You are incorrect. The notion of a Radical Republicans faction was present before the 1860 Chicago nominating convention. One of the reasons they picked Lincoln was because he came from the moderate faction. Rangerdude 19:47, 19 Feb 2005 (UTC)
  • I am not "incorrect" - if you read what I wrote. "radical" - in this article - is another notion that carries more POV than info.--JimWae 20:34, 2005 Feb 19 (UTC)

"Radical Republican" is used in this period as well. People like Sumner, Wade, and so forth were seen as Radicals when compared with moderates like Seward or Lincoln, or more conservative, Whiggish types like Edward Bates. john k 07:48, 19 Feb 2005 (UTC)

  • but what distinguishes a radical from a non-radical in the list I gave? Shouldn't the article make some attempt to say who the lower case radicals are it refers to 32 times?--JimWae 08:14, 2005 Feb 19 (UTC)

I think it's more about attitude to compromise than it is about the actual position held. Most Republicans (except the very conservative) were opposed to slavery in principle and didn't think it should be expanded to the territories. The Radicals thought this as well, but approached somewhat closer to being abolitionists. But the real difference is in willingness to use extreme rhetoric and unwillingness to compromise, not in actual policy. john k 16:02, 19 Feb 2005 (UTC)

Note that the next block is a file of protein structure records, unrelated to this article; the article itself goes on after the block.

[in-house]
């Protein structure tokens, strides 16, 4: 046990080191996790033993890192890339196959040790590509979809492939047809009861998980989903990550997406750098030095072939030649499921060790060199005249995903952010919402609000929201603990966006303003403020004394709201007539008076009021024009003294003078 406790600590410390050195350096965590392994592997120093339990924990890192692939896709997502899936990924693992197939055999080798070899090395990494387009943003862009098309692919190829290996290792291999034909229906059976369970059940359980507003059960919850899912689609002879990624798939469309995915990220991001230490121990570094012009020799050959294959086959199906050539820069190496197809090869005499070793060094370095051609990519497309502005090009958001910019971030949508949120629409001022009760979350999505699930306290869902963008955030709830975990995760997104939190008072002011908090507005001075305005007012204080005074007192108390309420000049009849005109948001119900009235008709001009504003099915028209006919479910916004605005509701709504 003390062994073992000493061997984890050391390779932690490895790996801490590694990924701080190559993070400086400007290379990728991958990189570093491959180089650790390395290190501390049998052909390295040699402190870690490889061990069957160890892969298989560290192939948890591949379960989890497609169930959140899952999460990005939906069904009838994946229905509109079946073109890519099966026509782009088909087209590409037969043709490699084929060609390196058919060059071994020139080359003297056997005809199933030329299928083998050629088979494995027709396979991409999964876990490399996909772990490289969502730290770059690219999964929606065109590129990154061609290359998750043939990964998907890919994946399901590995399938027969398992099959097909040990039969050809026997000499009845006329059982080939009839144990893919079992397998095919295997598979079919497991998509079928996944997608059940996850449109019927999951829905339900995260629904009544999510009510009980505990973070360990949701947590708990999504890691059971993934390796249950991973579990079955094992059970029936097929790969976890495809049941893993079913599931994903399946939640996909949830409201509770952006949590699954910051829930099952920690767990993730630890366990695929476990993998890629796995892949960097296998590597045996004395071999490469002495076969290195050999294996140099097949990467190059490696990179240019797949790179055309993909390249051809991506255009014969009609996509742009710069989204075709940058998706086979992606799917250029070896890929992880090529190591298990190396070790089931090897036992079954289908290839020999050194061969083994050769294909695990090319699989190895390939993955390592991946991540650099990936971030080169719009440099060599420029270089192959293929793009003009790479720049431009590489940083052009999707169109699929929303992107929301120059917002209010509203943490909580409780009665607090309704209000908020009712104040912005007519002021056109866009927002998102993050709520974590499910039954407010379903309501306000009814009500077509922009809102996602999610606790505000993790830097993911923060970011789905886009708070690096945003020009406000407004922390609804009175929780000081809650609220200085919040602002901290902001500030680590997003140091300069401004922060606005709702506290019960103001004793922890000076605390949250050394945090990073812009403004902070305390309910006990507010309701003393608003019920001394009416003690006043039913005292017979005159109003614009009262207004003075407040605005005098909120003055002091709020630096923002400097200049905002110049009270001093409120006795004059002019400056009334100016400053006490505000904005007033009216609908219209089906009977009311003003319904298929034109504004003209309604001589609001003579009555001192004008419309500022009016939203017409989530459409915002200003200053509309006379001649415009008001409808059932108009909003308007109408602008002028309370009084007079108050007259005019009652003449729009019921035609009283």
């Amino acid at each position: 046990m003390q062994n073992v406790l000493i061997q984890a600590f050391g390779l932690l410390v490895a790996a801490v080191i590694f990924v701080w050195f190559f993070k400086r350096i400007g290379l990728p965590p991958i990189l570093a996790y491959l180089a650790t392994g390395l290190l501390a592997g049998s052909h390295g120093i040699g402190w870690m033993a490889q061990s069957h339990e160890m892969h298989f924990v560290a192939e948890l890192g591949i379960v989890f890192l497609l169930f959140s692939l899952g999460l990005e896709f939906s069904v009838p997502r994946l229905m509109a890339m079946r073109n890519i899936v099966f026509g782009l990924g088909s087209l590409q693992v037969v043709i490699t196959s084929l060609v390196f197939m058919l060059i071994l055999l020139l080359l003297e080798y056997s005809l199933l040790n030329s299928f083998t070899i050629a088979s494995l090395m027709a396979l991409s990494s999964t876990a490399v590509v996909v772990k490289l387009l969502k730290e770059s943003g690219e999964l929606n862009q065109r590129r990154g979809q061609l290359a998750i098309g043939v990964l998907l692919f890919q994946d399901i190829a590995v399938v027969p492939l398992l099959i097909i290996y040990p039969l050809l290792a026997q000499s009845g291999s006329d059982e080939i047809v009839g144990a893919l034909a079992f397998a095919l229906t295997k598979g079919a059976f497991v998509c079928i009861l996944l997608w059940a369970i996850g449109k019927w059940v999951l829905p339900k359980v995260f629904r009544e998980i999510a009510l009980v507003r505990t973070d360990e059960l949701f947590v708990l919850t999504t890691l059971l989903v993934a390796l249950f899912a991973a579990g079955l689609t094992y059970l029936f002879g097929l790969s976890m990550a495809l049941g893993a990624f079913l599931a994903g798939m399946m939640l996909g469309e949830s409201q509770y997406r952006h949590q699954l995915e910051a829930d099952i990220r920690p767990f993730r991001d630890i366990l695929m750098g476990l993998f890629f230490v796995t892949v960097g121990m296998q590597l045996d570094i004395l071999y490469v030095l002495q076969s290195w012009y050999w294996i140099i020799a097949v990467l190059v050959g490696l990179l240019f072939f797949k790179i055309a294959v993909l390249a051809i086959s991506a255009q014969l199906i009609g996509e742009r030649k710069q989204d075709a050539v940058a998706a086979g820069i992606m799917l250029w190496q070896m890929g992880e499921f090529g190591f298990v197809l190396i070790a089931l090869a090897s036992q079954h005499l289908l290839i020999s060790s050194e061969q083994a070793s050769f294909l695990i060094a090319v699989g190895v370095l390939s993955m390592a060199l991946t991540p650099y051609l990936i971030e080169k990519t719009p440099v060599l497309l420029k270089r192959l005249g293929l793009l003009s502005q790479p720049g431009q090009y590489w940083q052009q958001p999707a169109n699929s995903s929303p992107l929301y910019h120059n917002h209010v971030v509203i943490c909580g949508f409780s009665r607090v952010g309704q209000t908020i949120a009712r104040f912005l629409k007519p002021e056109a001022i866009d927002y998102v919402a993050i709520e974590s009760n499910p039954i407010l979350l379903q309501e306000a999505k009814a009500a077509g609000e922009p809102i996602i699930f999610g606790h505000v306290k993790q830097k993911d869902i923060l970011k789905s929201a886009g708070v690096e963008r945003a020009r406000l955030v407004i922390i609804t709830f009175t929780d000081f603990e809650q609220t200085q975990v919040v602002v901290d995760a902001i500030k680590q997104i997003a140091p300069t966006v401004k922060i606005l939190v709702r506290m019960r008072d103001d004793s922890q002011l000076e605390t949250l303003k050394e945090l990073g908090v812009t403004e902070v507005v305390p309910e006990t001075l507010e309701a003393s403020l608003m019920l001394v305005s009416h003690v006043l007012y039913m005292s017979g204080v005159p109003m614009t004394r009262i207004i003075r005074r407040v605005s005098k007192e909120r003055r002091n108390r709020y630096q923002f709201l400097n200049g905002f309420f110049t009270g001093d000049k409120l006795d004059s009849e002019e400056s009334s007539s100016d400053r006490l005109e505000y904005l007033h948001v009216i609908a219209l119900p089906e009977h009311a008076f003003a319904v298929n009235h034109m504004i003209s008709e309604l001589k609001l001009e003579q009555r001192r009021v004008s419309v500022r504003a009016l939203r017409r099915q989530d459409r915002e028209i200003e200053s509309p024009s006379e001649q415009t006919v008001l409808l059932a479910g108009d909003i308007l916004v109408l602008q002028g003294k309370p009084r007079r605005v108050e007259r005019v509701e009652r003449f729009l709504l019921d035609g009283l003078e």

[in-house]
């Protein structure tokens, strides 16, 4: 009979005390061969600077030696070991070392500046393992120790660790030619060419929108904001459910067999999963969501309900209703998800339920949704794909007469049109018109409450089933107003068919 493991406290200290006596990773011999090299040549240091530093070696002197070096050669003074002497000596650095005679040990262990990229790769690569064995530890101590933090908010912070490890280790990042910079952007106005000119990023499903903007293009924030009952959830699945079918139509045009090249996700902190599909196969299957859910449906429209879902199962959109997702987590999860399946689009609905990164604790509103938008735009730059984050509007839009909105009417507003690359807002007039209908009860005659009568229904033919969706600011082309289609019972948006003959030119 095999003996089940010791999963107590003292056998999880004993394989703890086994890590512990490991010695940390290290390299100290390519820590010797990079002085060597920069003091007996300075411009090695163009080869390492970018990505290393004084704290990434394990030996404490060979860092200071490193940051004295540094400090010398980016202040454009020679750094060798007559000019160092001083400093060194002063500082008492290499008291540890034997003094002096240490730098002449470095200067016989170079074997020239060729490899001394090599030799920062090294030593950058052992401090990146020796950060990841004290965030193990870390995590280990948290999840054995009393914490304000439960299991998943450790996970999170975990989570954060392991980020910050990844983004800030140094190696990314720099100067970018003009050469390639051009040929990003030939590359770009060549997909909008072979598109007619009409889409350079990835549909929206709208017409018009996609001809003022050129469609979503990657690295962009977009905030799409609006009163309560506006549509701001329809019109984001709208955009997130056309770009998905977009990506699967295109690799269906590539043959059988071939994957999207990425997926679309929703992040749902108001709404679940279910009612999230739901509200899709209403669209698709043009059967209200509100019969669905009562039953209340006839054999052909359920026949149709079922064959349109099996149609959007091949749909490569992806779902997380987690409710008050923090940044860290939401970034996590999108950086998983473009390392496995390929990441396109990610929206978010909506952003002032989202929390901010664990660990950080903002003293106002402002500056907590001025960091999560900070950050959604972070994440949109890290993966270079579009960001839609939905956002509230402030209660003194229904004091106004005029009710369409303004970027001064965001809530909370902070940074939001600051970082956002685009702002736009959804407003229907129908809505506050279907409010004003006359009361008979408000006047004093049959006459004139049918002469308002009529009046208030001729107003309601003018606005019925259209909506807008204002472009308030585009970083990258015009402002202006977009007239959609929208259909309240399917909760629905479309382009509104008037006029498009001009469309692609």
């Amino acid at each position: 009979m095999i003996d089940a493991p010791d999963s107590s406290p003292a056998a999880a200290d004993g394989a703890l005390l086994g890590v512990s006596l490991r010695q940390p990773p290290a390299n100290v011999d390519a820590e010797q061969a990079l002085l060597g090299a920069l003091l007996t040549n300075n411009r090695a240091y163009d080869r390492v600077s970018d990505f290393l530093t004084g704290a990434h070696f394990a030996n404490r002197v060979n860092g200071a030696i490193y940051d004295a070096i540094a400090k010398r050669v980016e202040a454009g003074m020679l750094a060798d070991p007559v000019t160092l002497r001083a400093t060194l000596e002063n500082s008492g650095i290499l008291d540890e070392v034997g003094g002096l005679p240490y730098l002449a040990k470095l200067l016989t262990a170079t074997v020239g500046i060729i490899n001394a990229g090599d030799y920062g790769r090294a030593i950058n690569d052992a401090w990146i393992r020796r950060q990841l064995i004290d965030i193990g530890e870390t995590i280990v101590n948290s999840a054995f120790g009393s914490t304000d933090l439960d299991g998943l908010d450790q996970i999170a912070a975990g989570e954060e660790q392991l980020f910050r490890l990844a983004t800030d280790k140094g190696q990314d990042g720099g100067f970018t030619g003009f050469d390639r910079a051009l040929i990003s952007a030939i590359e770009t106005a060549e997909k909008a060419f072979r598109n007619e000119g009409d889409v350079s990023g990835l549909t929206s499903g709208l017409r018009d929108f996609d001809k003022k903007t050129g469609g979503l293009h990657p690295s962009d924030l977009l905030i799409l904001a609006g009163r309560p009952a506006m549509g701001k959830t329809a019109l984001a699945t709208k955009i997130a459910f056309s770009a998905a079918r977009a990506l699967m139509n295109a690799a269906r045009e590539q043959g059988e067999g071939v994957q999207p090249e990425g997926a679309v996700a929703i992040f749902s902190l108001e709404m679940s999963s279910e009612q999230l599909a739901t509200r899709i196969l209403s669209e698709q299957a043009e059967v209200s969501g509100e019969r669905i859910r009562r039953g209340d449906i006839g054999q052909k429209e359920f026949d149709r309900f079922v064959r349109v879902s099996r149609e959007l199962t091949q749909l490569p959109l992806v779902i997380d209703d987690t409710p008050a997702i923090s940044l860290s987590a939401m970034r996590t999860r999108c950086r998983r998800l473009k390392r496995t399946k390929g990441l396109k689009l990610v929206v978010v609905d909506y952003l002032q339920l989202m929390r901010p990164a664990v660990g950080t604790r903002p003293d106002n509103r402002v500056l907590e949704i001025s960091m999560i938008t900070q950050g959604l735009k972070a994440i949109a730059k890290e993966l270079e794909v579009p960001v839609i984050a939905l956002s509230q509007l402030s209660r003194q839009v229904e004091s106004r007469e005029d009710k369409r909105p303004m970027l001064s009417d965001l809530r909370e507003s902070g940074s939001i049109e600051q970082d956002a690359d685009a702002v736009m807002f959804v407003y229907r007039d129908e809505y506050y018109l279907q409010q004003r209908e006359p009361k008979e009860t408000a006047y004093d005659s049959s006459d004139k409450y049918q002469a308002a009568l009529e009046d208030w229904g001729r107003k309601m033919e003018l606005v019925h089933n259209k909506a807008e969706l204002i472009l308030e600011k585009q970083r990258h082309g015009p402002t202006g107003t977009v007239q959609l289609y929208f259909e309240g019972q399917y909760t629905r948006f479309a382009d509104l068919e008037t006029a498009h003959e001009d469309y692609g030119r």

• It is not clear in article if "radical" refers to the same thing each time it is used. The article needs fixing--JimWae 17:32, 2005 Feb 19 (UTC)

Jim - You seem to be failing to grasp something very basic here. You are still ARBITRARILY CHANGING uses of the word "radical" that you do not like to "free soiler." It does not matter whether you personally think "free soiler" sounds good as a replacement. If the original sentence was not referring specifically to free soilers then you should not change it to free soilers! If you want to change all the uses of the word "radical" to something else please do so individually so the changes can be reviewed more easily and please make a coherent, logical case for your change when asked. The word replacement approach you are employing right now won't cut it and meets objection from both myself and other editors who have also commented on it here.